Shoreline Bank, Shoreline, Washington, Closed By Regulators

October 1, 2010 – Shoreline Bank, Shoreline, Washington, was closed today by the Washington Department of Financial Institutions, which appointed the FDIC as receiver.  The FDIC entered into a purchase and assumption agreement with GBC International Bank, Los Angeles, California, to assume all deposits and a portion of failed Shoreline’s assets.

According to GBC’s website, the bank was organized in 1972 as First Woman’s Bank of Los Angeles and later renamed Guaranty Bank of California.  The bank was taken private by its current investors in 1992.  In 2007 the bank changed its name to GBC International Bank and currently focuses on international trade financing in addition to commercial real estate financing and personal banking services.

Shoreline Bank had three branches which will reopen on Monday as branches of GBC International.  Shoreline depositors will have full access to their accounts over the weekend and full FDIC coverage will continue on insured deposits.

Shoreline Bank, a community bank founded in 1999, has been operating under regulatory consent orders since December 2009.   According to the Shoreline website:

The Order stipulates the major areas of focus for management and the Board of Directors. It is very consistent with the action steps we have been taking during 2008-09. These areas of focus are: asset quality, capital, earnings, management and liquidity.

Our Board, management and staff have worked very hard and are now building momentum resolving problem loans. We expect this momentum to continue during 2010. However, there is still significant uncertainty about real estate values and related aspects of our economy. In addition to progress on problem loans during 2009, we have reduced operating expenses further, raised capital, grown the community base of account holders, managed down asset totals to conserve capital, strengthened liquidity and effectively worked with depositors to maximize FDIC insurance coverage. We will continue to work hard on all these factors as part of our plan to return to profitability in a reasonable period of time.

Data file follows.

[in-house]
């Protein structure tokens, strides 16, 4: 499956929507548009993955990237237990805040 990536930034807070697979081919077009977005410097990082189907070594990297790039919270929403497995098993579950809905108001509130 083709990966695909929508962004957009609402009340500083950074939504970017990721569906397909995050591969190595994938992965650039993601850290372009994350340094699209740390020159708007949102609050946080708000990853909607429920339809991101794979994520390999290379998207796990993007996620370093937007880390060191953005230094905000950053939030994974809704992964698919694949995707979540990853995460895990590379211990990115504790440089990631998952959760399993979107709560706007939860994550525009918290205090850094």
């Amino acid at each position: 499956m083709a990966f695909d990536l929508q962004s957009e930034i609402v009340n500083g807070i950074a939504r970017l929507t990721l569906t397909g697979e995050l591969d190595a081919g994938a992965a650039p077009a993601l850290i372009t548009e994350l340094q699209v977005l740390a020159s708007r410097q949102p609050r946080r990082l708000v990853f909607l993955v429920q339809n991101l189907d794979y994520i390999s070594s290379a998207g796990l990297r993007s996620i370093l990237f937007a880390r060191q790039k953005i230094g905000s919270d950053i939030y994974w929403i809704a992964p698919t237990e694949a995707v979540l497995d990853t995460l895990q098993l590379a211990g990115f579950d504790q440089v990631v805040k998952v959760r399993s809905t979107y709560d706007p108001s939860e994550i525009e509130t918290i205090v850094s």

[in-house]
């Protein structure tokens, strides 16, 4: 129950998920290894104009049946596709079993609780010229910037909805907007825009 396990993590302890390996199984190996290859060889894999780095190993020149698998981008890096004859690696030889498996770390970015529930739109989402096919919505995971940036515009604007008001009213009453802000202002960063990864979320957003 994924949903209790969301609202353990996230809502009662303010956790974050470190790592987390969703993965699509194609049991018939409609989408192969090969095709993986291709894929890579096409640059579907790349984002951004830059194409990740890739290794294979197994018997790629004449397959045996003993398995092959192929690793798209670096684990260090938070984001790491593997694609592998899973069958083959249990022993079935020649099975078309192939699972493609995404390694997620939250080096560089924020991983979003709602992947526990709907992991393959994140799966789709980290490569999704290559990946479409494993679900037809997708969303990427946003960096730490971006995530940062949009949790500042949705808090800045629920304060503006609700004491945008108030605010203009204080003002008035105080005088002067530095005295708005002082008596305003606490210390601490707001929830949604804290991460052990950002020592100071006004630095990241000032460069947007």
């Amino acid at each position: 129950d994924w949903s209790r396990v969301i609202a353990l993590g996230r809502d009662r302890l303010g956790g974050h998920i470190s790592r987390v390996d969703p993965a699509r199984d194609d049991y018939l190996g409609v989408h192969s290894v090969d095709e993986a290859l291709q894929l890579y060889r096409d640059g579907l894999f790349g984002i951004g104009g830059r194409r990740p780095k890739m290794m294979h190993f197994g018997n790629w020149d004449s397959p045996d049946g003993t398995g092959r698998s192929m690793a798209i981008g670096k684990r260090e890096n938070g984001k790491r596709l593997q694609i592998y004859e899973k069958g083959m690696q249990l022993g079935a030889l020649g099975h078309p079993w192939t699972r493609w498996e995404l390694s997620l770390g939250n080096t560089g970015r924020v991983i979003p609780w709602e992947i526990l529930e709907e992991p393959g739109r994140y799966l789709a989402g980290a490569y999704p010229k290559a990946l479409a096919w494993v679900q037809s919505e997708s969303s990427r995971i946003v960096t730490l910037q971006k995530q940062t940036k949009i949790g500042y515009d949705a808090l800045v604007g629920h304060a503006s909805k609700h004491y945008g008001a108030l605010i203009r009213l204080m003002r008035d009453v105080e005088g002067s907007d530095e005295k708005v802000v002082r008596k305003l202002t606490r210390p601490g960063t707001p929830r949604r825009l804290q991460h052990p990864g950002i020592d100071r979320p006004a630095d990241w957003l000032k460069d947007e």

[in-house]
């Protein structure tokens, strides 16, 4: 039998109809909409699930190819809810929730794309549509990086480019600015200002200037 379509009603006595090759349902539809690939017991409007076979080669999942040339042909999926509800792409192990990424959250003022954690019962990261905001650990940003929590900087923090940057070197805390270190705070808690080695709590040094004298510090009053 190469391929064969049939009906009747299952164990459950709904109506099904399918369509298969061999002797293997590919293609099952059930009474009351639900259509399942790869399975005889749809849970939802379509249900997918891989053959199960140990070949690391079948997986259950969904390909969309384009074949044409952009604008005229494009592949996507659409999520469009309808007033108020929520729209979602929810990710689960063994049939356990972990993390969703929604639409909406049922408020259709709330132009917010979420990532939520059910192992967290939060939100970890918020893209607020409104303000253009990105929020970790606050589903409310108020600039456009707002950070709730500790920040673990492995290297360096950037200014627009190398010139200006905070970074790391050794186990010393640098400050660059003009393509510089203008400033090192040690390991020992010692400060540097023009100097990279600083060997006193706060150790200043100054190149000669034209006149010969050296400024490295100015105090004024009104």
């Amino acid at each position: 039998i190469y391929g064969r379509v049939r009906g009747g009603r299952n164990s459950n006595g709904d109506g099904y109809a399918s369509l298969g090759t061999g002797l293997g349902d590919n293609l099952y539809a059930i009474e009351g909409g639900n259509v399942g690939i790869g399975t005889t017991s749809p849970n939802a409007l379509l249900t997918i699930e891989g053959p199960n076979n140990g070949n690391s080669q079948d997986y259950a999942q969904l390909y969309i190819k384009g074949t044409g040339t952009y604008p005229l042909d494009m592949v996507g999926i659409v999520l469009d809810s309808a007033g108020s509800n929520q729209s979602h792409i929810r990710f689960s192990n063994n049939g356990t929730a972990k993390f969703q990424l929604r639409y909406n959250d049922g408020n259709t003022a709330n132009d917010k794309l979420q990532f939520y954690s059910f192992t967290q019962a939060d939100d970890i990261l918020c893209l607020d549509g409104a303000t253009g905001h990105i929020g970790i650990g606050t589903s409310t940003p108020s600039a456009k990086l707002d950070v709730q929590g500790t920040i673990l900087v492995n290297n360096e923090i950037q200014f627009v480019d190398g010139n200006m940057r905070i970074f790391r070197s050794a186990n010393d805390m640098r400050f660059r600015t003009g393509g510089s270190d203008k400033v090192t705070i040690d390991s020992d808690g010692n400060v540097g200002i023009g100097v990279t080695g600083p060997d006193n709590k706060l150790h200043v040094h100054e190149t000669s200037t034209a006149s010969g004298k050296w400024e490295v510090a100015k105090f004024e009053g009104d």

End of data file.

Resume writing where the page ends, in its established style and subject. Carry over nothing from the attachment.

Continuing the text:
Critical to our future is capital. Despite the success on this front in 2009 when we raised $3.6 million, raising more tier one capital in 2010 will be very important to the improvement plan. We will keep you advised of our recapitalization steps as they become final.


Interested in Becoming a Shoreline Bank Stockholder?

Note: Stock not available on a public exchange. Limited transaction history.

For inquiries or questions, please contact Jeff Lewis at 206-546-8484.

Shoreline’s attempt to raise additional capital included soliciting investors on its website to invest in its common stock, as noted above.   Since stockholders have last priority on claims against the failed bank, it is very likely that all shareholders in Shoreline Bank are facing a complete loss on their investment.

Shoreline Bank, as of June 30, 2010, had total assets of $104.2 million and total deposits of $100.2.  GBC will pay the FDIC a .25% premium to assume Shoreline Bank’s deposits.  GBC only agreed to purchase $65.7 million or 63% of failed Shoreline’s assets, and entered into a loss-share transaction with the FDIC covering $49.2 million or 74% of the assets purchased.  The FDIC is stuck with the remaining $38.5 million of Shoreline assets for later disposition.  The FDIC is now holding over $40 billion in failed banking assets that need to be sold (see FDIC’s Mountain of Failed Bank Assets Grow).

The estimated loss to the FDIC Deposit Insurance Fund for the failure of Shoreline Bank is $41.4 million or a stunning 40% of Shoreline’s total assets.   The most recent numbers for Shoreline Bank show a massive troubled asset ratio of 407% compared to a national average of 15.  Most of the failed banks closed in 2010 had troubled asset ratios of over 100%.

Shoreline becomes the nation’s 129th banking failure this year and the tenth in Washington.  The State of Washington is now in a fourth place tie with California for the most banking failures of 2010.

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